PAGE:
I decided to start that first hike on a whim. It was the best decision I could have made at the time, but besides a five kilometer walk to my grandparents, I didn’t get to doing any training.
When I started the Wales Coast Path I had never hiked for longer than two hours, didn’t break in my hiking boots or got used to the backpack. I did have some experience camping, but even that was limited.
I wish I had trained, at least a bit. The first few days I was going much slower than I anticipated and I didn’t nearly cover as much ground as I hoped. The blisters on my feet were impossible to ignore and my body was aching under the load of my pack.
At that time the physical hardship was exactly what I needed to distract my mind, but soon my the skin on my Achilles tendon was throbbing and it turned to an angry red color. After a few days rest I was able to continue my hike, but I had lost precious hiking time. About two weeks before my return flight I started to feel a sharp pain in my shoulder and my fingers would start to tingle every now and then. When I ran into a physiotherapist -what are the odds, right?- she concluded that my shoulder was overworked and advised me to rest for at least two weeks. That meant no backpack and thus no hiking.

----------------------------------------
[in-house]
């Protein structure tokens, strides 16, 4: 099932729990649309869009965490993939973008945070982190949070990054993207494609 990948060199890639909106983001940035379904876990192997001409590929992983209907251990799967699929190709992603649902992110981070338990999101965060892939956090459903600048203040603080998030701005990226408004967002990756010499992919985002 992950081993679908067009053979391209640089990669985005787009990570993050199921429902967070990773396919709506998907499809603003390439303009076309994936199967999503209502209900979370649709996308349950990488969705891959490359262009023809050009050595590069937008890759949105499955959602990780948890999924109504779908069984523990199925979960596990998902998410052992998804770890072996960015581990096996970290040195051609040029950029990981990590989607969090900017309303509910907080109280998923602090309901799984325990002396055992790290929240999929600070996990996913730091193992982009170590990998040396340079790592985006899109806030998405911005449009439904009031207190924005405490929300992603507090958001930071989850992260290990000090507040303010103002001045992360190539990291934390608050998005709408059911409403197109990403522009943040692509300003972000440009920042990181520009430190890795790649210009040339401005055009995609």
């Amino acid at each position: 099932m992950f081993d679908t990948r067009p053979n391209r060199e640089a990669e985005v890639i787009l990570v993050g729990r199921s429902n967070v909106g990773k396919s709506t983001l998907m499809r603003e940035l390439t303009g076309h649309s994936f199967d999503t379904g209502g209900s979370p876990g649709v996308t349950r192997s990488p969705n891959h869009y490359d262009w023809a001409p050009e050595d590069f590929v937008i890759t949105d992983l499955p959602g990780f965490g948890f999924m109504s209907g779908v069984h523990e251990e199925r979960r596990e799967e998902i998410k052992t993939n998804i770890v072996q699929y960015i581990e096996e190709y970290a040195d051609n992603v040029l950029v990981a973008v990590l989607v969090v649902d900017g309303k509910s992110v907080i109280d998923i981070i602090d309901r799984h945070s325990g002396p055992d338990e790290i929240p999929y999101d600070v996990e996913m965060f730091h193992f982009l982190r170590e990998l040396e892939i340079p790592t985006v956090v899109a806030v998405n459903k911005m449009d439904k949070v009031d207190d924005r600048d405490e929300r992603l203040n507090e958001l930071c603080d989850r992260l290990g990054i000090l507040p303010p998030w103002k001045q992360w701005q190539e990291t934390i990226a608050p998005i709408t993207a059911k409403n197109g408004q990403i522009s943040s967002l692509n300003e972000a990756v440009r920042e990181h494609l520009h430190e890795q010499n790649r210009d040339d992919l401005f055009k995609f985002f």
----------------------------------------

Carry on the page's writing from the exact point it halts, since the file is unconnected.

I wasn’t able to finish the hike. I am sure that if I had trained, I would have made it. Even though I was disappointed at the time, looking back I’m convinced there are two kinds of hikes: those you start to get to the finish line and those you do for the journey. Most of my hikes are a combination of both, but Wales was definitely all about the journey.
Do you train for your hikes? Do you hike to get to the finish line or for the journey?